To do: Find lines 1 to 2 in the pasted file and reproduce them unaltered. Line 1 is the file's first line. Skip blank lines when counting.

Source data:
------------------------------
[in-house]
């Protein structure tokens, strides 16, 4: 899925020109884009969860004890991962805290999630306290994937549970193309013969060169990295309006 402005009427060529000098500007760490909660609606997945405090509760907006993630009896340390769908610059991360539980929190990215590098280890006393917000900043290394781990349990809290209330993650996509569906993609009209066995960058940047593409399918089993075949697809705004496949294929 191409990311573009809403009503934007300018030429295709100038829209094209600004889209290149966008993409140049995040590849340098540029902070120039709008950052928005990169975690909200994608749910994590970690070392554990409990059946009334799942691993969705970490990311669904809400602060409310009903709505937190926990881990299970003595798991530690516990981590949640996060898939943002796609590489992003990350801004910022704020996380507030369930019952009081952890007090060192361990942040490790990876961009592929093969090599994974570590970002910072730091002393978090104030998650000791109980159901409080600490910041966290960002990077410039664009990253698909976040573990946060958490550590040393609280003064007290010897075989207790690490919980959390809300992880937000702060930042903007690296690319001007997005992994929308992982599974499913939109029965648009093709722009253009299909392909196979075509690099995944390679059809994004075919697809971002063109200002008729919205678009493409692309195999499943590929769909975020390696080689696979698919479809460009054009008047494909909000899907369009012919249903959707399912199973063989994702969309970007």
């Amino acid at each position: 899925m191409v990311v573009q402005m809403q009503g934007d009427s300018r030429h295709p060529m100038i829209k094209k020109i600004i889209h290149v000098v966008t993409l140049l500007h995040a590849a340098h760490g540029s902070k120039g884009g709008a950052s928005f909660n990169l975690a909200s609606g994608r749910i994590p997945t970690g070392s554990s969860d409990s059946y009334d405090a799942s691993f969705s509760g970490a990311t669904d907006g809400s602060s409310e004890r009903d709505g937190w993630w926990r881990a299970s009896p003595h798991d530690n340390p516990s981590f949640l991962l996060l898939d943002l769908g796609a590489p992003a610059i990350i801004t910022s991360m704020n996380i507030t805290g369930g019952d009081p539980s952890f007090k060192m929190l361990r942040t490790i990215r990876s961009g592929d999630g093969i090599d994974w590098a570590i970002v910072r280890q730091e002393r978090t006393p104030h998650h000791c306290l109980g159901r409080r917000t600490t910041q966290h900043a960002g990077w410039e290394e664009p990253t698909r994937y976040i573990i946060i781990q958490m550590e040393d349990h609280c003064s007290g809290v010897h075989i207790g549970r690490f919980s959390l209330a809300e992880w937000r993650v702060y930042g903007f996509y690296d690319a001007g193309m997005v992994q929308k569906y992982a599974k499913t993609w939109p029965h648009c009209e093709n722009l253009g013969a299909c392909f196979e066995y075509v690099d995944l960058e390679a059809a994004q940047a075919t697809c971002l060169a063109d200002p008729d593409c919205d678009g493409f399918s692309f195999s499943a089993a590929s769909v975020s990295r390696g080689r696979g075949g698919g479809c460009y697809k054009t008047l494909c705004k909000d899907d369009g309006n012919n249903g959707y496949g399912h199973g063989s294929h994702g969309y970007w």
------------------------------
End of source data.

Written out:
[in-house]
């Protein structure tokens, strides 16, 4: 899925020109884009969860004890991962805290999630306290994937549970193309013969060169990295309006 402005009427060529000098500007760490909660609606997945405090509760907006993630009896340390769908610059991360539980929190990215590098280890006393917000900043290394781990349990809290209330993650996509569906993609009209066995960058940047593409399918089993075949697809705004496949294929 191409990311573009809403009503934007300018030429295709100038829209094209600004889209290149966008993409140049995040590849340098540029902070120039709008950052928005990169975690909200994608749910994590970690070392554990409990059946009334799942691993969705970490990311669904809400602060409310009903709505937190926990881990299970003595798991530690516990981590949640996060898939943002796609590489992003990350801004910022704020996380507030369930019952009081952890007090060192361990942040490790990876961009592929093969090599994974570590970002910072730091002393978090104030998650000791109980159901409080600490910041966290960002990077410039664009990253698909976040573990946060958490550590040393609280003064007290010897075989207790690490919980959390809300992880937000702060930042903007690296690319001007997005992994929308992982599974499913939109029965648009093709722009253009299909392909196979075509690099995944390679059809994004075919697809971002063109200002008729919205678009493409692309195999499943590929769909975020390696080689696979698919479809460009054009008047494909909000899907369009012919249903959707399912199973063989994702969309970007």